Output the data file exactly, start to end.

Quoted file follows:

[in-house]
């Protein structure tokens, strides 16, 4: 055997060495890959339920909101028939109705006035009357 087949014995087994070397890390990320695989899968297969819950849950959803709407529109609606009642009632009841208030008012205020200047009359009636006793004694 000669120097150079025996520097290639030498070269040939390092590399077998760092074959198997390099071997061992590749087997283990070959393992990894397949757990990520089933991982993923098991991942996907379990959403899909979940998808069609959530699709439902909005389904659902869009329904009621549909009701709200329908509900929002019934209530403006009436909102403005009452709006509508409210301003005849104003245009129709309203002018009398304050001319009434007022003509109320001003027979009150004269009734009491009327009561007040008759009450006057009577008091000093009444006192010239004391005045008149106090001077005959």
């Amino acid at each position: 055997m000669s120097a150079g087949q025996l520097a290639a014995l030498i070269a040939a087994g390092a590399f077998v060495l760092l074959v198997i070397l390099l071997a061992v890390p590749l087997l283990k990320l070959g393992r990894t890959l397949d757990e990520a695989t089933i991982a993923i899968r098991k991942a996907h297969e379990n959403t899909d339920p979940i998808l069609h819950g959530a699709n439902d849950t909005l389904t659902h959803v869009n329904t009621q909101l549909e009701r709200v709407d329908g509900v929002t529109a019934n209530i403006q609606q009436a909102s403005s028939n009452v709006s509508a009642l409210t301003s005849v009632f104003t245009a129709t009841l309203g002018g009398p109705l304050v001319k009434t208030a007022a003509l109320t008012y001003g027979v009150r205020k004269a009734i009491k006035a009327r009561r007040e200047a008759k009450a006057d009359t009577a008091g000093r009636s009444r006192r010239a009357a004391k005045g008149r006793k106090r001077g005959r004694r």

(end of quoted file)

[in-house]
């Protein structure tokens, strides 16, 4: 055997060495890959339920909101028939109705006035009357 087949014995087994070397890390990320695989899968297969819950849950959803709407529109609606009642009632009841208030008012205020200047009359009636006793004694 000669120097150079025996520097290639030498070269040939390092590399077998760092074959198997390099071997061992590749087997283990070959393992990894397949757990990520089933991982993923098991991942996907379990959403899909979940998808069609959530699709439902909005389904659902869009329904009621549909009701709200329908509900929002019934209530403006009436909102403005009452709006509508409210301003005849104003245009129709309203002018009398304050001319009434007022003509109320001003027979009150004269009734009491009327009561007040008759009450006057009577008091000093009444006192010239004391005045008149106090001077005959």
């Amino acid at each position: 055997m000669s120097a150079g087949q025996l520097a290639a014995l030498i070269a040939a087994g390092a590399f077998v060495l760092l074959v198997i070397l390099l071997a061992v890390p590749l087997l283990k990320l070959g393992r990894t890959l397949d757990e990520a695989t089933i991982a993923i899968r098991k991942a996907h297969e379990n959403t899909d339920p979940i998808l069609h819950g959530a699709n439902d849950t909005l389904t659902h959803v869009n329904t009621q909101l549909e009701r709200v709407d329908g509900v929002t529109a019934n209530i403006q609606q009436a909102s403005s028939n009452v709006s509508a009642l409210t301003s005849v009632f104003t245009a129709t009841l309203g002018g009398p109705l304050v001319k009434t208030a007022a003509l109320t008012y001003g027979v009150r205020k004269a009734i009491k006035a009327r009561r007040e200047a008759k009450a006057d009359t009577a008091g000093r009636s009444r006192r010239a009357a004391k005045g008149r006793k106090r001077g005959r004694r």